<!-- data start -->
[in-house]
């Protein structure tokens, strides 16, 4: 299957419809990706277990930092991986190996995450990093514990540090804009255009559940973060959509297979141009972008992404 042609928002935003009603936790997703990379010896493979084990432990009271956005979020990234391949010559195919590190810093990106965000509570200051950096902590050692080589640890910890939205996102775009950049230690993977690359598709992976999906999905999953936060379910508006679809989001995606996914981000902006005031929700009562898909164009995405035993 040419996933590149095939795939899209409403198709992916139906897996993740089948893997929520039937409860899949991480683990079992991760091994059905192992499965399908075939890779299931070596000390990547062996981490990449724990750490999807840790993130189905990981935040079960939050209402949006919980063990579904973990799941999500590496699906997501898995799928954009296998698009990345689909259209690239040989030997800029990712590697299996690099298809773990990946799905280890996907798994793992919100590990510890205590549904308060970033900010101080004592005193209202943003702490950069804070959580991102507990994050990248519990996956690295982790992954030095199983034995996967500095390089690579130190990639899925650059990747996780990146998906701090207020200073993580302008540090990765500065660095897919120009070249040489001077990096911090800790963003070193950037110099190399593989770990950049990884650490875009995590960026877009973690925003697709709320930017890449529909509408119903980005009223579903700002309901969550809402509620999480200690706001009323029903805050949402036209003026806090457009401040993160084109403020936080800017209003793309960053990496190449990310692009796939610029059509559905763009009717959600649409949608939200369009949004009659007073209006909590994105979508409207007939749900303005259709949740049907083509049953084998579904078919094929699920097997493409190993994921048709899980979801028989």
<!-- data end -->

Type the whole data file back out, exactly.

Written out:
[in-house]
């Protein structure tokens, strides 16, 4: 299957419809990706277990930092991986190996995450990093514990540090804009255009559940973060959509297979141009972008992404 042609928002935003009603936790997703990379010896493979084990432990009271956005979020990234391949010559195919590190810093990106965000509570200051950096902590050692080589640890910890939205996102775009950049230690993977690359598709992976999906999905999953936060379910508006679809989001995606996914981000902006005031929700009562898909164009995405035993 040419996933590149095939795939899209409403198709992916139906897996993740089948893997929520039937409860899949991480683990079992991760091994059905192992499965399908075939890779299931070596000390990547062996981490990449724990750490999807840790993130189905990981935040079960939050209402949006919980063990579904973990799941999500590496699906997501898995799928954009296998698009990345689909259209690239040989030997800029990712590697299996690099298809773990990946799905280890996907798994793992919100590990510890205590549904308060970033900010101080004592005193209202943003702490950069804070959580991102507990994050990248519990996956690295982790992954030095199983034995996967500095390089690579130190990639899925650059990747996780990146998906701090207020200073993580302008540090990765500065660095897919120009070249040489001077990096911090800790963003070193950037110099190399593989770990950049990884650490875009995590960026877009973690925003697709709320930017890449529909509408119903980005009223579903700002309901969550809402509620999480200690706001009323029903805050949402036209003026806090457009401040993160084109403020936080800017209003793309960053990496190449990310692009796939610029059509559905763009009717959600649409949608939200369009949004009659007073209006909590994105979508409207007939749900303005259709949740049907083509049953084998579904078919094929699920097997493409190993994921048709899980979801028989």